Review Acts 3:1-19; Acts 5:12-16; Acts 9:36-42; Acts 20:7-10; 1 Corinthians 12:7-9, 1 Cor. 28-31; and James 5:13-16. How should modern Christians evaluate the importance of healing ministry to the New Testament church?
First-century disciples witnessed firsthand Christ’s promise of seeing
greater things than these fulfilled (John 1:50, compare John 5:20, John 14:12). Miraculous healings and resurrections attended the ministries of early Christianity’s most prominent disciples: Peter and Paul. These events figured significantly in the early church’s growth. God’s eternal presence, signified by miraculous healing, influenced thousands of religious leaders to accept Christ. Their flocks often followed.
Sometimes new disciples misunderstood the divine purpose. Simon attempted to purchase miraculous power, revealing self-centered motivations (Acts 8:9-25). Most, however, recognized that the significance of these miraculous wonders rested in the fact that they revealed God’s presence among them. These displays of divine power proved that God existed and that He was worthy of their praise.
Although Christ had ascended to heaven, throngs still followed Him through the ministries of His disciples. They furthered the mission Jesus had started. They were fulfilling the vision Christ had shared.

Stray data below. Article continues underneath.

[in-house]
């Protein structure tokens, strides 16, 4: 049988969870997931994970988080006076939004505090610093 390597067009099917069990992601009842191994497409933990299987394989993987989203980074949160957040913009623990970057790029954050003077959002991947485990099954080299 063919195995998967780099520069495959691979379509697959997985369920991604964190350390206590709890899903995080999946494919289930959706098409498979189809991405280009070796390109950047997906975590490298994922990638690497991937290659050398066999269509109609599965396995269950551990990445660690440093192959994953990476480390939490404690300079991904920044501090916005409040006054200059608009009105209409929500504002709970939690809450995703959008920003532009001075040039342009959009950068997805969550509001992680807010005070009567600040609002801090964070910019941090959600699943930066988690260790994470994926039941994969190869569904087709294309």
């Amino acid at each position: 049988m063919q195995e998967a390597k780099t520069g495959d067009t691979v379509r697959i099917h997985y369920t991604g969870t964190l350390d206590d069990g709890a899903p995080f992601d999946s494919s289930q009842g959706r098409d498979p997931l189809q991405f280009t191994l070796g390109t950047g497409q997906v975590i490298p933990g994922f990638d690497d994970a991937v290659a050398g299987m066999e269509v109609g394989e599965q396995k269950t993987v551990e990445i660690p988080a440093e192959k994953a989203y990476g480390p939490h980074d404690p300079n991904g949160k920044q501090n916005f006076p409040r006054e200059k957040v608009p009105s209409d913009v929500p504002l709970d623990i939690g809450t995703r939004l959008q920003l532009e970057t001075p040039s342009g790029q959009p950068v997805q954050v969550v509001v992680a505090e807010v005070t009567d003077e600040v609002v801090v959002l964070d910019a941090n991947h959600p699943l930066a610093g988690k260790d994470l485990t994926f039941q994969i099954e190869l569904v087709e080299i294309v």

Clearly health was an ongoing concern and a healing ministry an ongoing function of Christ’s church. Healing was listed among the spiritual gifts. Instructions for ministering God’s healing grace to those afflicted by sickness were recorded in Scripture. These gifts would benefit believers until Christ’s second coming, when His personal presence would render them unnecessary. Church history chronicles the dedication of believers to health ministry during many different time periods. Certainly, relieving human suffering was an important motivation. Others, however, recognized healing as the first step toward coming to know the complete gospel.